Initial Design Test
How I plan to make this puzzle is by creating the pieces out of clay and 3D scan it into an STL file and adjust the file as needed prior to print. However, one part of my puzzle that I believe will have many test runs is the inside part of the brain, where the rods will sit on. This will be the most difficult because I still don’t know how I’m going to create this part of the puzzle and creating the ideal shape of the brain is going to be difficult. I first focused on getting the shape of the brain first. I wanted to see if I could create a shape that was similar enough to what I wanted and then focused on creating the puzzle part. What I did to create the shape was I put two spheres at the end of cylinder and grouped it together, then adjusted the overall size till I was happy with its size.
I printed this out as the initial test because I wanted to see whether or not I liked the shape or if I should readjust its size or even try a different shape all together. Quiet honestly, I don’t think I like the shape that I originally landed on, however, instead of re-printing a different shape, I took what I thought I should change and applied that into the puzzle form of this part.
What I didn’t like about the shape was that the top was too flat. The brain has a slight curve at the top that I didn’t take into account when using the cylinder. How I fixed this was I took a half cylinder shape and put it on top of the cylinder. From here I decided to make a rough, less complicated puzzle. I did this because I wasn’t sure how I was going to create the pieces, while still retaining its shape, and also because I’m still not sure this is the direction I want to take this part of the puzzle. It seemed like a waste of time to create intricate piece when, for right now, larger less intricate pieces could help me decide the direction I want to take this.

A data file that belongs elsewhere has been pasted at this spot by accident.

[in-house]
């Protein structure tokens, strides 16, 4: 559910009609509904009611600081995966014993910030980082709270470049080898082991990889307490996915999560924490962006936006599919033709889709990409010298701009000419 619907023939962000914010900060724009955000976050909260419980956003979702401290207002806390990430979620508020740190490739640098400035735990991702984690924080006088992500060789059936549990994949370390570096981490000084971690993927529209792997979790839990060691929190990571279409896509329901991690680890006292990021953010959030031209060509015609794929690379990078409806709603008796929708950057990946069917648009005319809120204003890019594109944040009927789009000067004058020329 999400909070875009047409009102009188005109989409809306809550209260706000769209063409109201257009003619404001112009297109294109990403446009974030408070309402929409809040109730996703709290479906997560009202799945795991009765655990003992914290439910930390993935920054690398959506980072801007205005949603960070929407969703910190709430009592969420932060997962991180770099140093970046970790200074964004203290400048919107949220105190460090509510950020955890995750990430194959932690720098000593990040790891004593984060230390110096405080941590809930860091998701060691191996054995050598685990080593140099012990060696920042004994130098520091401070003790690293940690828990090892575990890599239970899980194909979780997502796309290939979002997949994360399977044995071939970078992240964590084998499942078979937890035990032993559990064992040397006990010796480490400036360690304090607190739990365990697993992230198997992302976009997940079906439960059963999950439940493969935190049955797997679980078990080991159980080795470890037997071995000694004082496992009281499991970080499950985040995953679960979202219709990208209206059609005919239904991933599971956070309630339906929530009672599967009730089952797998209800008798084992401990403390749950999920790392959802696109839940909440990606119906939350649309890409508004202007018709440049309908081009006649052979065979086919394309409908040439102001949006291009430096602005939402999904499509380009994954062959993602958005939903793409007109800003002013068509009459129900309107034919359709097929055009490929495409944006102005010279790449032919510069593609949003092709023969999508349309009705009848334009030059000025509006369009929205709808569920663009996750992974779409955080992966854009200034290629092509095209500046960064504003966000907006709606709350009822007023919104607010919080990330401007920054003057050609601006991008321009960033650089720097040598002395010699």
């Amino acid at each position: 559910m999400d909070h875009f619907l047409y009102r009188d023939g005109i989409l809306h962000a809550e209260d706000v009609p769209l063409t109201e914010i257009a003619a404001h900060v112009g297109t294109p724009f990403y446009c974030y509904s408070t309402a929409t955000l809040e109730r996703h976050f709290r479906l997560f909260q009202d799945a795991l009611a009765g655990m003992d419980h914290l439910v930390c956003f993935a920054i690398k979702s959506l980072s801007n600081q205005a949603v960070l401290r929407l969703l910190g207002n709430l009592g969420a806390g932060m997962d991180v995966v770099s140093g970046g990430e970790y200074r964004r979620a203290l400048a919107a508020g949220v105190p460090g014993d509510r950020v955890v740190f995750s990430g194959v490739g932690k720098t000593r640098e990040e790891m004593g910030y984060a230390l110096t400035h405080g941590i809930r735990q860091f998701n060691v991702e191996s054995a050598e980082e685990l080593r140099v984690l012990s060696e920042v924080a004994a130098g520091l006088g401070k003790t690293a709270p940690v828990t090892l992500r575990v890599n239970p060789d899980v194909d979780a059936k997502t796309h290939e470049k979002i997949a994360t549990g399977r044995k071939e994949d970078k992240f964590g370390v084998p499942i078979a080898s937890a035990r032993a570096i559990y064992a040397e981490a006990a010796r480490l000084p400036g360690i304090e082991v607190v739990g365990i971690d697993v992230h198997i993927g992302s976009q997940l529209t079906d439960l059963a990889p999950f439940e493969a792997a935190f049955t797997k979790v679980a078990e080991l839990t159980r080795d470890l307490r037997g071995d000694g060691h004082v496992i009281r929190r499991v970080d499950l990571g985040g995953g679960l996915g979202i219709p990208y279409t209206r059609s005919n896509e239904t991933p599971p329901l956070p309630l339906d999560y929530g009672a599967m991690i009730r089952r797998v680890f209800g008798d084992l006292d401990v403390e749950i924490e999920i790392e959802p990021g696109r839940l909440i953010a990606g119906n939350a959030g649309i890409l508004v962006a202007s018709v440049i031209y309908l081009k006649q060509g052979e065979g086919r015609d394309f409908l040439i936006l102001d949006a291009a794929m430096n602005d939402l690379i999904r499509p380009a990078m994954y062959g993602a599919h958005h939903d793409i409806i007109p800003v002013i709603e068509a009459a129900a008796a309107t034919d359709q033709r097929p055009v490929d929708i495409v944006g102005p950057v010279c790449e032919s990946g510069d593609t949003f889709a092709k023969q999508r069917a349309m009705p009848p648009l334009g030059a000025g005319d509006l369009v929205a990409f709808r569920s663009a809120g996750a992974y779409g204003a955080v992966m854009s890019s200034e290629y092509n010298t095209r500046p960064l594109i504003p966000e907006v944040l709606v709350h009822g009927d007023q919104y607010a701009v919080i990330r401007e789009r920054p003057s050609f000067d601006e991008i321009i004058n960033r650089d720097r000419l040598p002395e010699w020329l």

The way I set this puzzle up is I used three half cylinders, two on their sides, and used a cube with three notches as the center piece to hold it all together (the blue and the red pieces). I adjusted as needed to allow for errors and space for each piece to set in.
With regards to the shape, I think adding the additional half cylinder to the top of it was a step in the right direction, yet I still am not 100% happy with the way it turned out. Now the top is almost too curvy and doesn’t really come together with the rest of cylinders as well as I thought.
Part of me wants to change the whole format of the puzzle to which instead of having two separate puzzles, one resting on top of the other, that I might have it all be one puzzle and have it build on top of its self. I think this will be the easiest way to get the shape that I am looking, while creating a fun and complicated puzzle. I’ve even considered taking out the inside puzzle and just having only the outside folds be the only puzzle. This will likely be my next experiment and will also give me an opportunity to see how the 3D scanner works as well.